Top positive review
26 people found this helpful
Amazing value for such quality and so many accessories
on 6 July 2013
I came to these Ultrasport poles after a bad experience trying to purchase Leki poles at £84 (only one arrived!). I am amazed at the value for money these poles represent, which seems to suggest that a lot of cash is being paid out just for the name in the case of the top manufacturers. I would say right away that the spring cushioning system in these poles travels a bit further and is a lot more comfortable than the highly-rated Lekis, having had the opportunity to compare them both.
The Ultrasport poles are definitely aluminium (one reviewer queries this) as a simple magnet test shows --- the magnet grips the pole only when you bring it to where the steel spring is located inside the tubing. The poles are a little more robust and slightly heavier than the big name models, which are possibly made from more expensive and narrower alloy tubing, but ironically this gives the user a better feeling of security. You feel that they will never bend or break, as they don't flex at all. I have found that they are absolutely secure after you have tightened the sections following adjustment for length. If this is not the case with yours, then you need to slacken them off and pull the poles apart, then adjust the simple locking mechanisms inside -- as described in the instructions. This really is as simple as finger-tightening a bolt or a screw. And the instructions are really detailed and sensible throughout, concerning both the poles and walking techniques generally.
The straps are very comfortable compared with the cords normally fitted to walking poles, but it is worth stressing that they are intended to prevent the loss of the poles if your grip relaxes: you are not meant to put your weight on them! Slip your hands through the loops and hold the moulded hand grips, applying your weight to them only. Otherwise the straps will not survive one strenuous walk! And I think the straps could very well be 'handed' (right hand, left hand) as they seem to be shaped slightly differently. This is not especially important in practice (which is why I have not checked it out carefully) but neither are the makers having a joke, as one reviewer suggests! When travelling downhill on very uneven ground you need to cup the top of the grip in your hand so you can put your weight on the pole comfortably, rather than gripping the handle, while keeping the straps around your wrists.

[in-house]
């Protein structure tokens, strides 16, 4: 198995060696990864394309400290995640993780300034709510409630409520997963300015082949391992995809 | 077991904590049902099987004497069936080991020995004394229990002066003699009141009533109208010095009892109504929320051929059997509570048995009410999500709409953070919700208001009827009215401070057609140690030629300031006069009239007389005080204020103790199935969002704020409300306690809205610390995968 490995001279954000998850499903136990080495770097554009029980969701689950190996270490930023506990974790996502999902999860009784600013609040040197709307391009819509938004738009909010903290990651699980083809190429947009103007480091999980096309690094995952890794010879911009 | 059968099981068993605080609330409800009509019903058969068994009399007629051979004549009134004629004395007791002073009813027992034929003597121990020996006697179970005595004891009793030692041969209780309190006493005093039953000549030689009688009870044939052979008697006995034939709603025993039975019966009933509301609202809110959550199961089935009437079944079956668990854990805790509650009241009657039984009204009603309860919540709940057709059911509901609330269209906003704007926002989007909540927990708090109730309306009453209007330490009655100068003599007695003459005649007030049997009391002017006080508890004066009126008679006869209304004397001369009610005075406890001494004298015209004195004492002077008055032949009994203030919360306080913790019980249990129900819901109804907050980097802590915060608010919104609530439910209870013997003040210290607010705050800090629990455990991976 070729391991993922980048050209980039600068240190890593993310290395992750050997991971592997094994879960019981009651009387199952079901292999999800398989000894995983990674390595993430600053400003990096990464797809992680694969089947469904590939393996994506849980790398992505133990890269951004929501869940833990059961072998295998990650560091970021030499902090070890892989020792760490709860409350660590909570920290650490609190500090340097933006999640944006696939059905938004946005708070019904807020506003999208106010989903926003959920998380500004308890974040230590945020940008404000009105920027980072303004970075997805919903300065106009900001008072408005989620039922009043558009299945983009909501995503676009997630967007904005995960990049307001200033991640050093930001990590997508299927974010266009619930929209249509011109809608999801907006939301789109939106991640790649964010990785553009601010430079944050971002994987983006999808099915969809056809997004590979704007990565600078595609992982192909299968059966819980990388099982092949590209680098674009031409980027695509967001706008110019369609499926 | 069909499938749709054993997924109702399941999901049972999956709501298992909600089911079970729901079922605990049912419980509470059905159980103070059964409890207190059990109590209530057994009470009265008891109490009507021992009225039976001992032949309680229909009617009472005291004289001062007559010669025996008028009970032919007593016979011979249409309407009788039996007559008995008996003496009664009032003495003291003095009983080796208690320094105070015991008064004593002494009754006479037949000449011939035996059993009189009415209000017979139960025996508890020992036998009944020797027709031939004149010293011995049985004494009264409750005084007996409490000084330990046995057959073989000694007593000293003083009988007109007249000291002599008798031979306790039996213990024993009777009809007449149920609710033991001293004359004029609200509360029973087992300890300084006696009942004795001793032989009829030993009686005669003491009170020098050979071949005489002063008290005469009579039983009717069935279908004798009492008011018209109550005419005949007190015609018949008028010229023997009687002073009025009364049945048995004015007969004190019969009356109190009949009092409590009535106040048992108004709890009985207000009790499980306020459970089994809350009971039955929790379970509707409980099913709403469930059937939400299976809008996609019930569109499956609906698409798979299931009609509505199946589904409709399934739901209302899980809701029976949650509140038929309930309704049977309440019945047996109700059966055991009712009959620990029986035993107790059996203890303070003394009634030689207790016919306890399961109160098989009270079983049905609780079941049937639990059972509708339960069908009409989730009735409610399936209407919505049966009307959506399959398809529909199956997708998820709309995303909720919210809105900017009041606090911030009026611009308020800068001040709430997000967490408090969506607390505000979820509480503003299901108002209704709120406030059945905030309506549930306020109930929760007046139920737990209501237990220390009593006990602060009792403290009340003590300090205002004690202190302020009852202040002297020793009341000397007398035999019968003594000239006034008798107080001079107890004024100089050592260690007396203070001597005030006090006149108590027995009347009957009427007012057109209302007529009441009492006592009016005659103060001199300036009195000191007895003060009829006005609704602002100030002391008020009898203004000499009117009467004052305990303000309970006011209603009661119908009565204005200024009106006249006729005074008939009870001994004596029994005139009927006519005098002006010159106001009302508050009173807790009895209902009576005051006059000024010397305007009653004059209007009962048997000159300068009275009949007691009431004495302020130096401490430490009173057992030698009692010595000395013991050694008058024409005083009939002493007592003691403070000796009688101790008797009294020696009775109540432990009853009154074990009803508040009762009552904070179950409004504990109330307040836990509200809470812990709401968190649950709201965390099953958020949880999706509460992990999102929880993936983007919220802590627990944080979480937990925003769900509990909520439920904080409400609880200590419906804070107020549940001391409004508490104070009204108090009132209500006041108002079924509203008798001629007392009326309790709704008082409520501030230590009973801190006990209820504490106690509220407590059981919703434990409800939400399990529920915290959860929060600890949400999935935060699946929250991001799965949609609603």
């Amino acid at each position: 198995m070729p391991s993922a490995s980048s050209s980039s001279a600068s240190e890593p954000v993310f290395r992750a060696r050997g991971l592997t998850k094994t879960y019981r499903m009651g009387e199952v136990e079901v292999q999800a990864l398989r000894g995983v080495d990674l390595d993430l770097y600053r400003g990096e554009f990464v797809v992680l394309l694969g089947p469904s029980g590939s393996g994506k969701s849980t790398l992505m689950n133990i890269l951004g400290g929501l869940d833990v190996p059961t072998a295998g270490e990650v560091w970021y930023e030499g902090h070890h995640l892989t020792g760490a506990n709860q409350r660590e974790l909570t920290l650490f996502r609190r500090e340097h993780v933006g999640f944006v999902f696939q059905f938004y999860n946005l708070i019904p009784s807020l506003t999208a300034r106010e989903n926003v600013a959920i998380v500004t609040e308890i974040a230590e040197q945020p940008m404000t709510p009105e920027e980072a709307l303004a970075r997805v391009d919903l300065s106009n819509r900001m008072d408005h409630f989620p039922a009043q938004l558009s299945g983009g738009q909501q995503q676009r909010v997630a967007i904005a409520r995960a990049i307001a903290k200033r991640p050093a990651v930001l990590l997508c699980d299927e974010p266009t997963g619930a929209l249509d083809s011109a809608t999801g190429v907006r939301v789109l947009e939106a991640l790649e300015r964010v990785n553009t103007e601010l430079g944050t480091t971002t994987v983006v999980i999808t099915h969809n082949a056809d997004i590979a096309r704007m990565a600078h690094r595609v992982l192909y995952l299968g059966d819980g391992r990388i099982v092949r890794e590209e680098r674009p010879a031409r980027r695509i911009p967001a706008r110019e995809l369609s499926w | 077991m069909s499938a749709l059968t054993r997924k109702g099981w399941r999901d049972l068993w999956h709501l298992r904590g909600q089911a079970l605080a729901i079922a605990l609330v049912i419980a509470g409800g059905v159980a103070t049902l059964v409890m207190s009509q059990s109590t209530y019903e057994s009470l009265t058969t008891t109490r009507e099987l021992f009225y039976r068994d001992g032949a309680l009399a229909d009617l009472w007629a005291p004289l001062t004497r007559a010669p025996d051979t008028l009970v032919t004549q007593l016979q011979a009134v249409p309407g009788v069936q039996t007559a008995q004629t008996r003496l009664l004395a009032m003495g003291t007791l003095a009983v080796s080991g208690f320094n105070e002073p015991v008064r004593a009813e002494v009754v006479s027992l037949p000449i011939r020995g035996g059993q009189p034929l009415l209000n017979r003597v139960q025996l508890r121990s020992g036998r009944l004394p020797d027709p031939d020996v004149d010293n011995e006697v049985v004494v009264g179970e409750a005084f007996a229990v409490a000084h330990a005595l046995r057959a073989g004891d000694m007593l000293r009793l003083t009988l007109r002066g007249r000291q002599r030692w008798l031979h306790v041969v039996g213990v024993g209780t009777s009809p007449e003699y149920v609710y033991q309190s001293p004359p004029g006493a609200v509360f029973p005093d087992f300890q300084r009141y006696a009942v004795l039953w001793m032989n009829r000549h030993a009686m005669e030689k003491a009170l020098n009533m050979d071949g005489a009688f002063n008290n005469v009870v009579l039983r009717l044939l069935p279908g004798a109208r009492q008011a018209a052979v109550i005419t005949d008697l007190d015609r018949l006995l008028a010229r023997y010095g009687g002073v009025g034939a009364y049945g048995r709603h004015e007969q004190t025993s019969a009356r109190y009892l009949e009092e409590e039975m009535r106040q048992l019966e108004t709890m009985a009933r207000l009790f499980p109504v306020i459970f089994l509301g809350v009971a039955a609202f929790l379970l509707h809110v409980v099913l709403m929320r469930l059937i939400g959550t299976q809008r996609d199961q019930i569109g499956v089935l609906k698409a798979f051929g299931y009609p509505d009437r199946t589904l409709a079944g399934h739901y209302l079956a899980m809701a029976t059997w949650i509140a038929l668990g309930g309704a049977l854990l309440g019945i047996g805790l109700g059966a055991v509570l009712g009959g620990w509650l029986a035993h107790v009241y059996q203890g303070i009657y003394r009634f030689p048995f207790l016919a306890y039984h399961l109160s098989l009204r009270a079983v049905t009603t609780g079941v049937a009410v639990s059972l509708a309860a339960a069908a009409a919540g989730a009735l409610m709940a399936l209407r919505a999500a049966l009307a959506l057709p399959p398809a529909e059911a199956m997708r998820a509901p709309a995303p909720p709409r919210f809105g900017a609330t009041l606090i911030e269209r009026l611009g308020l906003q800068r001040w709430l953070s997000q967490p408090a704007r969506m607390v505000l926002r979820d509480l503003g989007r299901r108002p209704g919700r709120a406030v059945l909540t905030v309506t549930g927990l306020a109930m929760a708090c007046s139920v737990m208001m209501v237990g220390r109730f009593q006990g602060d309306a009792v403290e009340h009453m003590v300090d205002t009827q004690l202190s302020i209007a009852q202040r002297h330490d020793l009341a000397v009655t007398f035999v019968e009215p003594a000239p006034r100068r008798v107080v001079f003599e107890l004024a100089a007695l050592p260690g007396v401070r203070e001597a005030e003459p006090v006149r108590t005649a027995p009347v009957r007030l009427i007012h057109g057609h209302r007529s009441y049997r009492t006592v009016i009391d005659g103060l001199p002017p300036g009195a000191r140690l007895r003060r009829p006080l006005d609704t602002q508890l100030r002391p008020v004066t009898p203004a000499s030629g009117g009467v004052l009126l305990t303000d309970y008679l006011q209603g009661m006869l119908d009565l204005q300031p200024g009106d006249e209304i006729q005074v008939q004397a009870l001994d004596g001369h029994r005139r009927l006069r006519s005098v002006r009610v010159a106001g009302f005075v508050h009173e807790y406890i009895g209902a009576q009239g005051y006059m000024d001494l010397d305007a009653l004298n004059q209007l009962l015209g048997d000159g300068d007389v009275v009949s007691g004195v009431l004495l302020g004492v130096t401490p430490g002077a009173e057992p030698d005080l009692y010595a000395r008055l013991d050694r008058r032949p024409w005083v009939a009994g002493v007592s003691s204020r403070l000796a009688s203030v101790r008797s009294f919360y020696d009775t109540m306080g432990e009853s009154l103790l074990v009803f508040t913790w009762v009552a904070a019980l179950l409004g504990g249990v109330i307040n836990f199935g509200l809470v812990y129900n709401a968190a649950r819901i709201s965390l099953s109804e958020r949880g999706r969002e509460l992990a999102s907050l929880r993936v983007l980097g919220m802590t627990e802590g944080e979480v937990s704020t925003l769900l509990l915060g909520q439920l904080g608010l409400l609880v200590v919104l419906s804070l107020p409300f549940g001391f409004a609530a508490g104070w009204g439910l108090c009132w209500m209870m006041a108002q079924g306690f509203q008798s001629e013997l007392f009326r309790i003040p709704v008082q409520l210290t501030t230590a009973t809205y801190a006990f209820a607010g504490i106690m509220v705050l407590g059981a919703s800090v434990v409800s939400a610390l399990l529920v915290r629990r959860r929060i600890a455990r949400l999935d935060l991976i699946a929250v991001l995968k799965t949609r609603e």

I have subjected mine to a lot of hard use since I bought them a few weeks ago, in the Lake District and elsewhere. I have found them to be utterly reliable and easy to use and adjust. I have had expensive poles in the past, and I probably bought these on the rebound after being disgusted by the awful service I encountered trying to buy expensive ones this time -- but I'm so glad I did!
I have never come across such a diverse collection of accessories either -- it may amuse you to hear that the Leki rubber boots for road walking are not supplied with the poles, but have to be bought separately -- and a pair of those will cost you more than one Ultrasport pole ... ! (And when you use these 'boots', remember that they are intended to muffle the click of the poles on tarmac and concrete, as well as providing a bit of friction and security on those surfaces. They are push-on accessories and so they will definitely be lost if you use them in soft mud or similar! They are not intended for that.)
Finally, the plastic spacers used in the excellent packaging to prevent the poles abrading each other in transit are the cherries on the cake -- don't throw them away, you can couple the poles together on those and run a small bungee around them to hold them together, so they can be packed securely in your rucsack, inside or out. And the final word has to be that they are provided in a smart colour scheme. So what's not to like?